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By After yet another bloodbath carried out by Ulfa, Sanjib Baruah ponders whether negotiations can still hold the magic answer in Assam
  • Published 12.06.07

The public protests in Assam against the killing of innocent civilians by the United Liberation Front of Asom in indiscriminate bombings are good news. However, it would be premature to read them as a sign that a big change is round the corner, since another kind of reaction is also visible. An umbrella body of 30 trade associations, representing groups that bore the brunt of Ulfa’s attacks, has strongly come out in support of unconditional talks with Ulfa.

The implications of this response are ambiguous. It is a contrast from the way similar groups had reacted when Ulfa targeted Hindi-speaking labourers last winter. The call then was for more security, for increased presence of the army, and for tougher counter-insurgency operations. The Ulfa may have reasons to be quite pleased with this turn of events. Counter-insurgency experts might see the support for talks among new groups as Ulfa’s devious game-plan. Indeed, this explains why some people feel that, with growing evidence of Ulfa’s isolation, there is even less reason for the government to talk to it now than before.

This view, however, ignores the logic of asymmetric warfare. Insurgents everywhere choose tactics that play to their strengths, not to their weaknesses, vis-à-vis governments. It is naïve to think that rebel groups would simply give up the battle and surrender once they lose militarily to government forces. After all, even the most elementary lesson of armed conflicts suggests that military power is only one factor among many in determining outcomes.

Thus, when tough security barriers go up to protect VIPs and strategically or symbolically important public places, it is only to be expected that insurgent groups would turn to soft targets. The people can be excused for being shocked and surprised by such insurgent tactics, but those in charge of devising official strategy cannot claim to be equally surprised. They must be able to outsmart insurgent leaders, and anticipate how the logic of asymmetrical warfare plays out.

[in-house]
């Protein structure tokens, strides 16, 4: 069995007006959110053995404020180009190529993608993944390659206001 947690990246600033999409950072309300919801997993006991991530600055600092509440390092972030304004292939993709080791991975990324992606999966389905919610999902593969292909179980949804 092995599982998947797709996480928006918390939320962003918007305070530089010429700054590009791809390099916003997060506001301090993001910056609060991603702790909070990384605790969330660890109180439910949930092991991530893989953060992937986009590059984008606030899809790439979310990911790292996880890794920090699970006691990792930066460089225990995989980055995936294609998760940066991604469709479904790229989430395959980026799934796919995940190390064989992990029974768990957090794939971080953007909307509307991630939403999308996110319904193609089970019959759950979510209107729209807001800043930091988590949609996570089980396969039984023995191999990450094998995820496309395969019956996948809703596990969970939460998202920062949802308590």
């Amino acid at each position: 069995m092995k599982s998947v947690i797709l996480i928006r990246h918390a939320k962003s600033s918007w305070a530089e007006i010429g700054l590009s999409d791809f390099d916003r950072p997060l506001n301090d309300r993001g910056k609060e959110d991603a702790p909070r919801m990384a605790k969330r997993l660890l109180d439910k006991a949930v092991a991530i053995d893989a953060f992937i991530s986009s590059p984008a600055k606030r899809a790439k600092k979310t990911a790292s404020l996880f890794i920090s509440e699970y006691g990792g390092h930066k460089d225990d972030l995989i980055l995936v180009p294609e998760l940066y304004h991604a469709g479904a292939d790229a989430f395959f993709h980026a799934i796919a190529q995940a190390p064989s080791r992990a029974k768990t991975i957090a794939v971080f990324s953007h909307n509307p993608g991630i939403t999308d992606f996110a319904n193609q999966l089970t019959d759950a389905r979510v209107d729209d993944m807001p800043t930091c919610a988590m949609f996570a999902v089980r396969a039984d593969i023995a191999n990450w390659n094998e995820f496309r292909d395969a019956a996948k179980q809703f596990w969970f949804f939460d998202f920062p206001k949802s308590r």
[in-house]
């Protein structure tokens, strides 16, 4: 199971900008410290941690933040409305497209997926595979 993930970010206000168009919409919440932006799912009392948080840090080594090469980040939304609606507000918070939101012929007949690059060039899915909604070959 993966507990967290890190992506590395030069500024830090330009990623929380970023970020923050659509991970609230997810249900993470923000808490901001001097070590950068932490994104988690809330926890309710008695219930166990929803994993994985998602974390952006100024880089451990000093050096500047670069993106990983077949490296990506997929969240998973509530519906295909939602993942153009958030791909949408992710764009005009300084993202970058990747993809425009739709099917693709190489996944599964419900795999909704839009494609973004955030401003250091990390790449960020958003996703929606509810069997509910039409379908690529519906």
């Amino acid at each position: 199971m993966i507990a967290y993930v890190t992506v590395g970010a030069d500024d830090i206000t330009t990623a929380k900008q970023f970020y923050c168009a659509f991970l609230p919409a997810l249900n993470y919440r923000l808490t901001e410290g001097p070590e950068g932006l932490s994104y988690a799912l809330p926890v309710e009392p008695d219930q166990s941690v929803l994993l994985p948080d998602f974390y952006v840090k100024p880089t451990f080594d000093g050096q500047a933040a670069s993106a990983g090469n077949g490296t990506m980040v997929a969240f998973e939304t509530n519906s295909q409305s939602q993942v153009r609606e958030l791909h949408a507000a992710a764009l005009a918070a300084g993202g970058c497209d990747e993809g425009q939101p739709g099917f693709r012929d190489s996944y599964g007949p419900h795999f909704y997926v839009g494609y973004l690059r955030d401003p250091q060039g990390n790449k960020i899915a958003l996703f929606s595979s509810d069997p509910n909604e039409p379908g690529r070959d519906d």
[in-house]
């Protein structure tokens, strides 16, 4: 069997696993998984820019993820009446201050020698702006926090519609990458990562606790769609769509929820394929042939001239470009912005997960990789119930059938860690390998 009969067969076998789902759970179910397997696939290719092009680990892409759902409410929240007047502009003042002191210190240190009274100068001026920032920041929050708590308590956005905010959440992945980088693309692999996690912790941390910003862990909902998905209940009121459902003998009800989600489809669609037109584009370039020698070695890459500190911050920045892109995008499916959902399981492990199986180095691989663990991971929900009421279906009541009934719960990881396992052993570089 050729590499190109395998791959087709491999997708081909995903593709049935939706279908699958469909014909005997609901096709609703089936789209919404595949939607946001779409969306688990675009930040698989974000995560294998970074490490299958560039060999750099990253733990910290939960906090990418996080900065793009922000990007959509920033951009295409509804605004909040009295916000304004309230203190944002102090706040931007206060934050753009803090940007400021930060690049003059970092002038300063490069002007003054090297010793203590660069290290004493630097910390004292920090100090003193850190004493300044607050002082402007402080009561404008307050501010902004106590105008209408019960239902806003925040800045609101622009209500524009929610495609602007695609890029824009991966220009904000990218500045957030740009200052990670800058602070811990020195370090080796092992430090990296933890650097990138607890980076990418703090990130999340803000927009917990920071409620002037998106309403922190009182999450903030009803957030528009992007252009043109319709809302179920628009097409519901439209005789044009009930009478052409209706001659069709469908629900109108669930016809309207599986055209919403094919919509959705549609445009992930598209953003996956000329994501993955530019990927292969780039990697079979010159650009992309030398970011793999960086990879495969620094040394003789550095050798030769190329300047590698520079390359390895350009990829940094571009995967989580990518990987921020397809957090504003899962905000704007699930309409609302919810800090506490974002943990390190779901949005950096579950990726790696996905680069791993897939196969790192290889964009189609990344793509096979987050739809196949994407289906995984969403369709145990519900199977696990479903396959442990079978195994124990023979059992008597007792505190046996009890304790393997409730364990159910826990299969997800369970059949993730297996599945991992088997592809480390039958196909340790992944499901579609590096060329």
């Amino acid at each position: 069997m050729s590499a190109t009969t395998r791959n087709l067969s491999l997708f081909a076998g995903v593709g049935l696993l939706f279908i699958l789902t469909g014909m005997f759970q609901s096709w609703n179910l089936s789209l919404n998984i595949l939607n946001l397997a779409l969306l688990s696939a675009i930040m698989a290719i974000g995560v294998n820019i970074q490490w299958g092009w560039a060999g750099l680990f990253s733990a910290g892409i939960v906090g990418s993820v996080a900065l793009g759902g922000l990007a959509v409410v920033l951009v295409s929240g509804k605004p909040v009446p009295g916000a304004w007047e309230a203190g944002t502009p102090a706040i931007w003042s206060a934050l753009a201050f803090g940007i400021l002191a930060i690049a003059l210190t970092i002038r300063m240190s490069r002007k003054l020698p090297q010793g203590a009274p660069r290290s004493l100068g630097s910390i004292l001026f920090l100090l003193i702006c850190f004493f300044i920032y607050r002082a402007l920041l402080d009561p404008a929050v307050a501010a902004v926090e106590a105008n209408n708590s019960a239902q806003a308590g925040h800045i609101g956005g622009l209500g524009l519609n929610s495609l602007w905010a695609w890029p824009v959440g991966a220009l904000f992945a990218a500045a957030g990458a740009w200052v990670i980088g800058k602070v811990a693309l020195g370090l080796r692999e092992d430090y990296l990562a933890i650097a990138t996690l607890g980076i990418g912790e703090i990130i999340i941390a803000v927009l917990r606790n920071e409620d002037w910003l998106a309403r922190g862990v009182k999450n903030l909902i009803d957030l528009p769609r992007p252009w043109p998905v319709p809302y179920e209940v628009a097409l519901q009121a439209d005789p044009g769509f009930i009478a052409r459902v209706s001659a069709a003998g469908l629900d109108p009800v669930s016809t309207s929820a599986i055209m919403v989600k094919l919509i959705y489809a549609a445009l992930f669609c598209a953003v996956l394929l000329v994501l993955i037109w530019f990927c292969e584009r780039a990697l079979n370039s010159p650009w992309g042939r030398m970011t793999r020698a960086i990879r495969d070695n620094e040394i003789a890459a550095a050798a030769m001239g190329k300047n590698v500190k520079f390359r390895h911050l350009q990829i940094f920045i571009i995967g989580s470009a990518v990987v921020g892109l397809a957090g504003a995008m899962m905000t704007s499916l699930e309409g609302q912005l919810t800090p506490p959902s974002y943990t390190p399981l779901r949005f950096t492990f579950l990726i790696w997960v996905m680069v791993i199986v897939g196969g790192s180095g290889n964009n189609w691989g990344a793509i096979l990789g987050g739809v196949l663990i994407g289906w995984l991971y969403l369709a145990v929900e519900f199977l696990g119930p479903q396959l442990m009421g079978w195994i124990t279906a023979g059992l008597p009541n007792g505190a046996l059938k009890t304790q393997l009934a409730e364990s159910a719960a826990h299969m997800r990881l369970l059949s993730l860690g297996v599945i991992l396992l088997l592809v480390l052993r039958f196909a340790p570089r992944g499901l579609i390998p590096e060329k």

There is a difference between the way governments as institutions may want to respond to insurgent demands, and those who bear the brunt of their threats and actions might. Such a difference becomes apparent in a situation like a kidnapping, when a government position of never negotiating with terrorists does not resonate with the families of victims. Insurgent groups can try to leverage this intrinsic asymmetry.

There is plenty of evidence of insurgent groups making civilians pawns in their conflicts. A study at Uppsala University’s Peace and Conflict Research Department found that in hundreds of low-intensity armed conflicts worldwide, attacks on civilians are a tactic of choice by armed rebel groups engaged in asymmetric warfare with government forces. According to Lisa Hultman, the author of this study, by targeting civilians, rebel groups signal both their resolve to continue the battle and their willingness to pay high costs in order to pursue victory against a militarily stronger adversary.

This finding is in keeping with a long intellectual tradition of military thought that sees war as a violent form of bargaining. Insurgent groups, of course, realize that in attacking civilians, they run the risk of alienating their primary audience, from whom they draw their core support.

The protests against Ulfa’s actions underscore that risk. At the same time, the return for such grave risks can be quite high. Targeting civilians in a foreign country is not quite the same as targeting civilians at home. Yet the terrorist attacks by al Qaida on the Madrid trains in 2004 must count as one of the most spectacular examples of political gains derived from an attack on civilians. The attacks caused a rift between the people of Spain and their elected government, and precipitated the withdrawal of Spanish troops from Iraq.

What then are our policy choices in Assam today? The failure of two decades of counter-insurgency speaks for itself. At the same time, it is hard to argue that negotiations hold the magic answer at this stage. Insurgent groups do not usually fight long and costly battles against impossible military odds, for what someone once called “the mere privilege of quitting”. Ulfa is unlikely to be an exception.

There is, however, a sense of déjà vu about the current situation which is disturbing. Assam has been in similar situations before. Indeed counter-insurgency in the North-east is replete with instances of history repeating itself. Indian officials in charge of counter-insurgency never tire of repeating the cliché that there are no military solutions, and that a solution ultimately would have to be political. Yet there is little sign of any change in a strategy that seeks to establish the military superiority of the government in the expectation that it would force insurgent groups to accept peace on its terms. There is little evidence of an ability to respond to the adaptive capabilities of its adversaries, and to their ability to constantly take conflicts to new realms. Still, no one except the civilians of the region has had to pay a price for this long history of policy failure.